Redlands Daily Facts from Redlands, California on March 24, 1964 · Page 8
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Redlands Daily Facts from Redlands, California · Page 8

Redlands, California
Issue Date:
Tuesday, March 24, 1964
Page 8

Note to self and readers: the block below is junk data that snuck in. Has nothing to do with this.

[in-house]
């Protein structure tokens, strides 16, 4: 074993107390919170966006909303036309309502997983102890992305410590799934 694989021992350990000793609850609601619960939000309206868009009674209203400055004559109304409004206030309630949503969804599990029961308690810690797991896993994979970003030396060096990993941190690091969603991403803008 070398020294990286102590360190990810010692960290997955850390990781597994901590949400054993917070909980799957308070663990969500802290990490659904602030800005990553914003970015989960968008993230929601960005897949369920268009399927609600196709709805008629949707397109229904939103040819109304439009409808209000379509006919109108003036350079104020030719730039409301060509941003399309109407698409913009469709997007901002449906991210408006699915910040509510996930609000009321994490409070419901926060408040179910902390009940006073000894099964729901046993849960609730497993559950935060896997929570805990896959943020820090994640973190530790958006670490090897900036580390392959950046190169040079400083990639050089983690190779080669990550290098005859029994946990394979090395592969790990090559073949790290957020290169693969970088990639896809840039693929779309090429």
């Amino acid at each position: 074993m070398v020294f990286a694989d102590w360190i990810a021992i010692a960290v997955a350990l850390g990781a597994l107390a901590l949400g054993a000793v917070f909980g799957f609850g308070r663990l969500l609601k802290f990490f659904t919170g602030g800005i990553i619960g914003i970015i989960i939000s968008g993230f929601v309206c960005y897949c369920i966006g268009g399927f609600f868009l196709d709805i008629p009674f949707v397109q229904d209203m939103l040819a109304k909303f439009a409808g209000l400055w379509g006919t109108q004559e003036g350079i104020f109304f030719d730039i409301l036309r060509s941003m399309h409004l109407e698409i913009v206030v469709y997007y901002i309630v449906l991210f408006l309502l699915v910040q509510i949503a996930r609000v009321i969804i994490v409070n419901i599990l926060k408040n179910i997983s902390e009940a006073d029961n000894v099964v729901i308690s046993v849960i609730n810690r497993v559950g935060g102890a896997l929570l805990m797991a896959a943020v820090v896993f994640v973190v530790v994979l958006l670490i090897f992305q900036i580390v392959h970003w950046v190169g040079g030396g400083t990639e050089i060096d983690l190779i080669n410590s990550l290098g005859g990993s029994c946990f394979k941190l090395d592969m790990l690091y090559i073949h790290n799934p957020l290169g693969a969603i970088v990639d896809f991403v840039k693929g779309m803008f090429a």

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« - Tues., March 24, 1964 Redlands Daily Facts CARNIVAL Candidate Allen issues campaign statement By Dick Turner Jack G. Allen, a Republican candidate for Congress in this district, has issued the following statement: I wish all of the citizens of our county to know my purposes, reasoning and what I sincerely believe to be my qualifications in seeking the privilege of representing them in the Congress of the United States. My purposes are simple and clear: To forcefully represent our county in the Congress. To exercise considered judgment in all matters pertaining to our county and nation. To be attentive to the needs of all segments of our population and to serve tliem sincerely and impartially. Everyone knows our country is facing serious threats. Its need are urgent. These must be met with alert thinking, planning and tactics — every force available — as the situation in dicates. Therefore I believe the man we elect must have broad top-level experience to deal with these matters. This should in elude holding positions of respon sibility in which varied problems have been faced and decisions made. During the difficult period ahead,- San Bernardino County will need a congressman with the comprehension and adaptability which can be gained only through dealing with many types of people in different geographical and ethnic areas. I have been fortunate enough to have had that kind of experience, in both military and civilian life, in many areas of the world. First, however, my roots are deep in our county. I was bom in San Bernardino and have had my schooling and a substantial share of my business experience and community service here. My business experience has been long and varied and covers not only all of the United States, but every country in the Western Hemisphere and Europe. Moreover, I did not "start at the top" in these businesses, but over the years gained top management positions in several business firms, serving as president of two of them. 1 know what it means to work hard. Among other experiences, I was assigned to and completed the task of negotiating with the Canadian Government for a factory in the Province of Ontario. This involved many complications, international in scope, not the least of which was tariff. That factory is now in operation. My present job is that of president of an industrial iron works in San Bernardino. It is a union shop. I feel that my military back ground is an added and import ant asset. Moving from a "buck Private" in the San Bernardino County National Guard to rank of Colonel in the Army of the United States has provided a useful depth of experience. This service ranged from command of combat troops in the Battle of the Bulge to Army Genera] Staff service, including three years service in Washington, D. C. as an Inspector General. My community service activities have covered service as a worker in our own Arrowhead United Fund drives; chairman of the Advancement Committee for the Los Angeles Area Coun cil Boy Scouts of America, and as foreman of the 1963 San Bernardino County Grand Jury. My education and training include: Stanford University (Law), 1927. U.S.C. (Post-graduate course in Business Administration and Finance.) Army Command and General Staff College. Training by the Industrial College of the Armed Forces, and the Army Guided Missile School. I will appreciate sincerely the thoughtful consideration of our county's citizens may give this statement and my desire to serve them further. Need something new TEZY By Kate Omm "A little more of this sort of thing and I'll bet dogs won't continue to be man's best friend!" Notes from foreign news cables TELEVISION IN REVIEW By RICK DU BROW HOLLYWOOD (UPI) mild rash of televised political debates, or reasonable facsimi les thereof, is breaking out — tliough the big news of whether President Johnson will alao take the ftcp is not yet officially known. Last Wednesday night, in prime time. Sens. Hubert Humphrey of Minnesota and Strom Thurmond of South Carolina debated the civil rights biU on "CBS ReporU." This Sunday, according to an ABC-TV announcement, Gov. George Wallace of Alabama and Sen. Daniel Brewster, D- Md., who will be opponents in the Maryland presidential preference primary in May, will appear on the network's "Issues and Answers." ABC describes the Wallace-Brewster Yorf y blasts Brown's drug action refusal LOS ANGELES (UPI>-Mayor Samuel W. Yorty today said Gov. Edmund G. Brown has refused to call for immediate legislative action on attempts to place strict controls on the drug Percodan. Yorty said Brown explained his position ia a letter. Brown was quoted in the letter as being against placing the issue on special call unless "some emergency would occur which could not wait until the next regular ses- meeting as a "confrontation." There was also another scheduled debate last week, which I confess I missed, with probably a great many other viewers, because of its early morning Lsting and relatively late announcement The billing for this discussion found Sen. Richard Russell of Georgia and Sen. Humphrey as the an nounced combatants — and the point is that video is thinking along debating lines currently. Strangely, all the abovc-nen tioned figures are Democrats, which can be Interpreted any way you want You may recall that some months ago Gov. Nelson Rockefeller and Sen. Barry Gldwater were offered aur time to debate issues. Goldwater, the first to reply, declined the invitation arguing that such a move would serve to divide Republicans. Rockefeller said he was for the debate. Th» Chinnel Swim: "NBC Sports Special" for April 11 offers a 90 - minute warmup for the new baseball season Art Linklettcr's "House Party" was renewed by CBS - TV on a long - terra arrangement ... A coming "Open End" program is a two - hour discussion of the New York City Police Department, with officers taking part NBC-TVs two - hour version of Ernest Hemingway's "The Killers," entitled "JoTinny North" and planned as the op ener of a now - discarded series of movies-made-for-television, will be released as a theatre film. SIDE GLANCES By GUI Fox By WILLIAM J. FOX United Press International Notes from the foreign news cables: De Gaulle Views: President Charles de Gaulle plans to go to the people to win new support for his poUcies when he gets back from his current foreign travels. The French leader plans to hit back at the mounting criticism of his foreign aid program, which he extended even further during his visit to Mexico. He has scheduled a grass-roots speaking tour of tliree northeastern departments of France April 16-20. At that time, he plans to push his ideas and also try to show that he does not ignore public opinion entirely—as his critics so often charge. However, he is said to have abandoned earlier thoughts of staging some kind of popular referendum vote this . year. De Gaulle has staged and won a number of similar referendums in the past. And it had been thought he would come up with another one now, largely as a popularity test-before deciding whether (o run for a second term in 1965. But that idea has been scotched because he can't find a burning issue which would fire up the French public to roll out and vote for him. Indonesian Muscle: The way the Maysians figure it, if Indonesia's President Sukarno weren't "confronting" them, he wt>uld be after someone else—say the Portuguese on Timor, the Filipinos, or the Australians in Eastern New- Guinea. Some officials in Kuala Lumpur say the saber - rattlingj by Indonesia agamst Malaysia is just an excuse for Sukarno to begin showing his muscle among his neighbors—now that the Dutch are no longer around and because of many internal problems. Military Pilferage: With the arrival of spring, officials expect a steep increase in the pilferage of U.S. military property in Korea. A num ber of Koreans have been shot while engaged in such thievery, touching off some unpleasant moments in relations between Seoul and Washington. However, U.S. army officials and Korean authorities now are jointly studjing measures to curb the situation. The Koreans have been cracking down at all levels, and in one recent case 195 Korean policemen were arrested for malfeasance of duty in connection with the pilferage and sale of stolen property. Most of the losses run to radio parts, commimications wire, metal, vehicles and personal property. But there was an unusual new addition to the record: "eight miles of road stolen." The asphalt topping was found to be flammable. So eight miles of it were chopped up and sold for house fuel! Javits says Lodge should return to U.S. WASHINGTON (UPI) — Sen Jacob Javits, R-N.Y., wants Ambassador Henry Cabot Lodge to return to the United States now if he is serious about the Republican presiden tial nomination. Javits, during a radio-televi sion interview for New York stations, said a "presidential candidate must e.\pose himself, to the American people." Convenience foods chonging ropidly "Look, Jeanie—get a date for my friend, too. He has a bright mind, a good disposition, and the price of four dinners!" Washington girl wins Junior Miss MOBILE, Ala. (UPI)-Amcr ica's new Junior Miss, Linda Felber of Colfax, Wash., travels to New York today for magazine and broadcasting inter- \iews that will begin her year's reign as the ideal high school senior. The 18-year-old green - eyed blonde beauty was chosen over contestants from every state Saturday in th 7th annual pag eant ic this GuU port city. The first girl from the Far West to win the crow-n. Miss Felber was selected on the basis of her talent scholarship, physical fitness and poise and appearance. With the honor goes a $6,000 scholarship she said she would use to attend Washington State University for a year, the Uni- Wallace to make foray into Wisconsin By United Press Infemafional Alabama Gov. Wallace's efforts to win votes in Wisconsin's Democratic primary drew political attention away from the West Coast Monday. Wallace was scheduled to make another foray into the .Alidwestem stale seeking sup port in Wisconsin's April 7 presidential primary. Democratic "truth squads" were ex pected to dog the segregation ist governor wherever he went in an effort to offset any votes he may be able to gamer. "No Joke" Wisconsin Democrats led by Gov. John Reynolds warned party members that Wallace 'must not be looked upon as joke." A substantial vote for the Alabama leader, Reynolds said, would "give heart to the hatemongers from coast to, coast" Wallace already has spent more than a week in the state speaking on college campuses and small town streets to further his ambition to "shake the eye-teeth of naU'onal politicals" by gathering a big vole in the state's primary. The June 2 primary in California still was uppermost in Republican minds. Former Vice President Richard M. Nixon, departing on a 23-day trip to the Far East, declared Sunday night that the victor of tiic California contest will be a "very potent candidate" for the GOP nomination at the national convention. "Roll Over Convention" He said that the California primary "comes late and its ef feet will roll over to the con vention" which will be held July 13. Pierre Salinger, former ^Vhite House press secretary who re signed to seek the California Democratic senatorial nomina tion, began legal maneuvers today to gain certification as an eligible candidate. He said his lawyers would ask the state Su preme Court to order Secretary of State Frank Jordan to certify him for the ballot. Salinger, until recently, was a Virgmia resident Br JESSE BOGUE UPI Finaneu! Editor NEW YORK (UPI)-In the business of convenience foods, said Herman W. Lay, you have to have something new all the; time. Lay is chairman of the executive committee and chief executive officer of Frito-Lay, Inc., DaUas, Texas. With Fladger F. Tannery, president of the company, he discussed the changes which have occurred in the field of convenience foods over the past several years; they have come about as America's eating habits and leisure activities have altered. Convenience foods," he said in answer to a question, "are more than just 'snack foods such as the packaged com chips and potato chips with which nearly everyone is familiar. They also include instant teas, instant coffees, instant rice; frozen orange juice can be considered a convenience food, as caii the packaged din ners which come frozen and ready for heating and consumption." Basic Foods The "snacks," represented by the com and potato chip packages, Tannery said in further illustration of differences in the nation's eating habits, have as sumed in part the role of basic foods; they appear as a regular feature in school lunch programs, in the workman's lunch box, as well as in the home for between-meal eating. There will be other trends in years to come; the company works constantly with its re search staff, production and marketing men, and outside consultants in an attempt to an ticipate these. It has made feasibility studies in three overseas nations, looking at the eating habits, ethnic backgrounds and the differences between here and overseas in distribution and marketing channels. "For example," said Tannery, "We use primarily the driver-salesman type of distribution, which would just not be possible in some overseas operations." "But we feel we are going to| go very slowly and feel our way in any ventures of this kind. We are not going overboard in allocating funds abroad," said Lay. Raw Materials As in any food company of national scope such as Frito- Lay, the officials explained, considerable interest is taken in the raw material which goes into preparation of the company staples. Frito-Lay has its own pro gram for raising potatoes. Lay said it was estimated that only 20 per cent of the potatoes grown in the United States make a good potato chip, only a few out of the dozens of varieties which are marketed. Com likewise comes in for research. "We have to use a special type and quality of{ com," said Tannery, "and it undergoes an extra special sort of cleaning. By the time we are ready to use it, it is an expen sive type of com." The company has nearly 50 manufacturing plants, scattered in strategic areas around the country. Frito-Lay was formed in a 1961 merger of Frito Co. and H. W. Lay, both of which began as small operations in the same year— 1932— and went their independent ways for years. The Federal Trade Commission late ast year said recent mergers and acquisitions by the company had the effect of lessening competition or tending toward a monopoly, a charge which company officials denied, saying that competition in the snack foods business was growing ever sharper. "I have to admit I'm jealous of Susan. She's gone steady with twice as many fellows as I have. Offered aid to project Alcdtroz Birdman left plea for model prison IN HOLLYWOOD Bon voyage to the Oscars By Enkine Johnson HOLLYWOOD (NEA) — It's "runaway" Oscar race, too— the first in Film Academy his tory to give Hollywood a jolting impact of the new international world of moviemaking. In 35 years of Oscar awards only IS foreigners have won major acting honors. In this year's voting there are 10 foreign - bora candidates among the 20 nominated for top acting awards. But that's just the beginning. The foreign invasion and Hollywood's loss of domination is reflected right down the line. Three of the five nominated "best films" were made overseas. Three of the five "best actor" candidates are English men. Four of the five best supporting actress nominees are foreign bora. And the motion picture with the largest number of Oscar bids — 10 — is the made-in-England "Tom Jones." Hopes for rapid transit bill S.'iCRAMENTO (UPI) - Sen. Thomas M. Rees, D-Los Angeles, said Sunday he was hopeful his Southern California rapid transit bill would be considered by the Senate within the next ten days. The bill will be reviewed by the Senate Transportation Committee Tuesday. versify of California for another year and then a school of the theater. She wants to be an actress and it was this talent that contributed to her victory. The four runnersup were Connie Lockwood of Jamestown, Ohio; Stephanie Lee, Los Aia- mitos, Calif., Evelyn Sugawa, Honolulu. Hawaii; and Linda Cave, Warwick, R.I. They shared $8,000 in Scholarship money. So if you will pardon my accent, I will now make an attempt to name the ultimate winners when the sealed envelopes are opened on the Oscar Awards ABC television and radio show on the evening of Monday, Ap- rU 13: BEST PICTURE: "Tom Jones." (Could be "Lihes of the Field.") BEST ACTRESS: Shiriey Mac Laine for "Irma La Douce", (Could be Patricia Ncal for "Hud.") BEST ACTOR: Albert Finney for "Tom Jones." (Could be: Sidney Poitier for "Liles of the Field.") BEST DIRECTOR: Tony Rich- Quick brown fox jumps • OXFORD. England (UPI)A quick brown fox jumped through the window of the cocktail bar of the Gloucester Arms in the heart of Oxford at midday Sunday. Landlord George Chitty said he was serving in another bar when he heard a crash and someone shouted, "You've got a fox in your bar." "I saw a hole in the window and the fox cowering in a corner," CHiiUy said. "It was not hurt but very frightened. 1 opened the back door and let it go." ardson for "Tom Jones." (Could be: Martin Ritt for "Hud.") BEST SUPPORTING ACTRESS: Joyce Redman for "Tom Jones." (Could be: Margaret Rutherford for "The V.LP.'.") BEST SUPPOR'HNG ACTOR John Huston for "The Cardi nal." (Could be: Melvyn Douglas for "Hud.") BEST SONG: "So LitUe; Time," from "55 Days at Pe king." (Could be: "Charade," iTom "Charade.") BEST FOREIGN LANGUAGE nLM: Federico Fellini's "8V4'- (Italy). (Could be: "The Red Lanterns," made in Greece.) LOS ANGELES (UPI) —Jlo- bert ("Birdman of Alcafraz") Stroud, a convicted murderer who became an authority on bird diseases while behind bars left a will describing his hopes for building a model prison. A hand-written, nine-page let ter was filed for probate Friday by attorney Stanley A. Furman of Beverly Hills. Stroud died Nov. 21,1963 at Springfield, Mo., in the U.S. Medical Center for federal prisoners. He was 73. Stroud said in the letter - will he wanted to write several universities to get a "top notch graduate student in architecture to design a model prison which he hoped to finance partly with a 40 per cent interest on royalties from his biography, "Birdman of Alcatraz." "There has not been one prison put up during the last SO years that is not a disgrace to civilization or which is designed for good discipline and efficient management of the kind required to bring about a high level of rehabilitaUon," Stroud wrote. His estate, Furman said, consisted of an uncashed check for S447.84 left in Los Angeles and the book royalties. He designated his sister, Mrs. Mamia Stroud Shaffer, 80, as his sole heir. He also left a brother, L.G. Marcus, of Honolulu. Stroud spent the last 54 years of his life in prison despite international attention that focused on him from the book "Birdman of Alcatraz," a movie of the same title, and subsequent appeals for his release. His book, "Stroud's Digest of Bird Diseases," was published in 1939, three years before he was transferred from the Federal Penitentiary at Leavenworth, Kan., to Alcatraz. Some bfend Aomemofcer role wif/i ffieir career If the nominations confused most moviegoers this year, can't say I blame them. The movie "Hud" reflects the strangest turn of nominee voting. The film won seven major nominations: Best director, best actress, best actor, best supporting actor, best screenplay, best black and white cinematography and best black and white art direction. But the voters surprisingly said "No" to "Hud" in the "best picture" category. How could it happen? The only explanation is that actor members of the Academy nominate actors; directors nominate only directors; writers vote on the writers, etc. In se- electing nominees the full membership of the Academy votes only on the "best picture." In other words, the Academy members strangely thought almost everything about "Hud" was great except the movie itself. Meanwhile "aeopatira," deserving of only most-expensive- picture-of - the - year honors, won a best picture nomination. It beats me, too. By GAY PAULEY NEW YORK (UPI)-Some women combine role of homemaker and careerist with complete assurance. Some candidly admit they can't Betty Commden says she is among the latter group. Miss Camden is wife, mother, performer and half of a writing team highly successful on Broadway and in Hollywood. In filluig these assorted roles, she voices what many another woman in multiple roles must often feel. I'm going off in so many directions I probably do each job less well than I'd like to, said Miss Comden. "I've always admired the women who do so many things with aplomb. "I'm always deeply concerned that I might neglect But think we working women leara to live with the problems which arc there. They won't disappear." Likes to Work To those who would say. Well! Miss Comden. You don't HAVE to work, why don't you quit?", she answers: "I've always worked. It is part of what I am. Since my husband is . aware of this, I think we both feel we have a better family situation. I don't see me as a keeper of the hearth alone." In professional life, the -writer is the one half of the Betty Comden -Adolph Green team which has done books and lyrics for a long stiing of Broadway hits, starting . witii "On the Town" and more re- centiy "Subways Are for Sleeping." They did the lyrics for Moforisfs resist ideas for saving their lives SILENCER NEW YORK (UPI) — The rat- ta-tat-tat of pneumatic drill digging may soon be hushed to a whisper. A converter devetoped in Britain for reducing the clamor of the drill is being supplied to penumatic tool manufacturers in the United States. The device is a sleeve which fits around standard penumatic drills and changes the frequency of noises produced by the drilL LOS ANGELES—More Americans are killed by automobiles than by any other means, yet most people resist the idea of protecting their own lives. That's the view of Derwyn M. Servey, research engineer, who helped pioneer an experimental automobile collision program, sponsored by UCHA's Institute of Transportation and Traffic Engineering. The program has supplied government agencies throughout the world with important facts about auto accidents. According to Severy, automobile manufacturers stand ready to equip cars with a number of valuable safety modifications, and many design innovations have already been tried on experimental models. Unfortunately, he says, these improvements add to the cost of the car. and therefore some safety devices must await public acceptance before they appear in produc tion. Since 1950, 76 automobile collision experiments have been undertaken by Uie Institute at an abandoned airstrip in Long Beach, California. Cars have been purposely collided in head-] on intersection, and rear-end accidents." Humanlike dummies have been filmed under collision conditions as have dummy pedestrians. The University Explorer win discuss the results of the UCLAJ auto collision experiments and what engineers know about reducing motorist Injuries daring a broadcast Sunday. March 22, over the CBS radio network. EntiUed "AccidenUUy on Purpose," the program will be heard at 9:15 a.m. over NKX. Los Angeles; KC»S. San Francisco; and other stations of the Columbia Broadcasting System. "Wonderful Town", for Mary Martin's "Peter Pan" and for 'Do Re Mi." Among the movies they've written are "Singin* In The Rain", "On the Town", Auntie Mame" and "Bells Are Ringing." Two seasons ago, first in Greenwich Village then on Broadway, the pair presented "a party" in which they performed material from their earlier days as part of a troupe called "The Revuers." Judy Holiday was one of the early revuers. Now, Comden-Green are going into rehearsal for "Fade Out- Fade In," the Carol Burnett musical they wrote scheduled to open on Broadway May 26, Julie Styne wrote the music. Separate Lives In private life, Betty Comden has been married for 22 years to Seven Kyle, designer of household accessories and bead of Americraft. The couple has two children, Susanna, 14. and .Alan, 10. Green is married to actress Phyllis Newman and they have two children also, .'\dani, 3, and .\manda, 4 months. Brooklyn-bom Miss Comden's teaming with Green began during the late I930's. she said, •when we both were out of work." Does the close professional association create any friction in home life? "It would be impossible to continue the partnership if there were any," she said. "My husband, who loves the theater, often is our sounding board. We'll grab him and read him the -lines. He was the one who encouraged us to do 'The Party." The writer said she gets opening m'ght nerves severe as the actors' and a bad review "makes me feel suicidal." Kyle, who by now had arrived home from his office, said be didn't get any first night jitters over a Comden-Green show. I'm too busy calming Betty." Sheep eat themselves outof o job LANGTON MATRAVERS. England (UPI) — Six sheep bought to trim grass in a churchyard here have eaten themselves ont of a job. The sheep have grown so fat in Uie churchyard that they are being sent to market They will be replaced by six Iambs which Uie church councU hopes wiD "last longer." SELL IT TOMORROW With low - cost Classified Ads